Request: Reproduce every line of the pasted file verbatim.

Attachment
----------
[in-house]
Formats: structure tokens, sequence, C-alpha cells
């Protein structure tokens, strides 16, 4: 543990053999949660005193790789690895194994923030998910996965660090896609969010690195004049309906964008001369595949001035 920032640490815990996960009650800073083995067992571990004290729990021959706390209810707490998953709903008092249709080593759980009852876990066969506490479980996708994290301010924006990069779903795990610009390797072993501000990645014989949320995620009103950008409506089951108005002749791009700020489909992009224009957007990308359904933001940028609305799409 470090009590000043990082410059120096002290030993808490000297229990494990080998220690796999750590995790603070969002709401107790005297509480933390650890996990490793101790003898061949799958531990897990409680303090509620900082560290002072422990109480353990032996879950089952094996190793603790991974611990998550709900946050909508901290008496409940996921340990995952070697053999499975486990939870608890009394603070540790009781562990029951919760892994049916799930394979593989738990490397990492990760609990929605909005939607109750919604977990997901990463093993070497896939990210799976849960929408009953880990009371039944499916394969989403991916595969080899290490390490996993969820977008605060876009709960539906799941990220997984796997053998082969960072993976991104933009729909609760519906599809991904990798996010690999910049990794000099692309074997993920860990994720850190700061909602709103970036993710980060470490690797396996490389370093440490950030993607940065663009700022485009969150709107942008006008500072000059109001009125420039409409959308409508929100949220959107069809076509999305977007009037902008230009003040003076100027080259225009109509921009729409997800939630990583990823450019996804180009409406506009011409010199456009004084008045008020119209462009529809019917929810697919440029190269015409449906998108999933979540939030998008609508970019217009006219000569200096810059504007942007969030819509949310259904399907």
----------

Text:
[in-house]
Formats: structure tokens, sequence, C-alpha cells
């Protein structure tokens, strides 16, 4: 543990053999949660005193790789690895194994923030998910996965660090896609969010690195004049309906964008001369595949001035 920032640490815990996960009650800073083995067992571990004290729990021959706390209810707490998953709903008092249709080593759980009852876990066969506490479980996708994290301010924006990069779903795990610009390797072993501000990645014989949320995620009103950008409506089951108005002749791009700020489909992009224009957007990308359904933001940028609305799409 470090009590000043990082410059120096002290030993808490000297229990494990080998220690796999750590995790603070969002709401107790005297509480933390650890996990490793101790003898061949799958531990897990409680303090509620900082560290002072422990109480353990032996879950089952094996190793603790991974611990998550709900946050909508901290008496409940996921340990995952070697053999499975486990939870608890009394603070540790009781562990029951919760892994049916799930394979593989738990490397990492990760609990929605909005939607109750919604977990997901990463093993070497896939990210799976849960929408009953880990009371039944499916394969989403991916595969080899290490390490996993969820977008605060876009709960539906799941990220997984796997053998082969960072993976991104933009729909609760519906599809991904990798996010690999910049990794000099692309074997993920860990994720850190700061909602709103970036993710980060470490690797396996490389370093440490950030993607940065663009700022485009969150709107942008006008500072000059109001009125420039409409959308409508929100949220959107069809076509999305977007009037902008230009003040003076100027080259225009109509921009729409997800939630990583990823450019996804180009409406506009011409010199456009004084008045008020119209462009529809019917929810697919440029190269015409449906998108999933979540939030998008609508970019217009006219000569200096810059504007942007969030819509949310259904399907």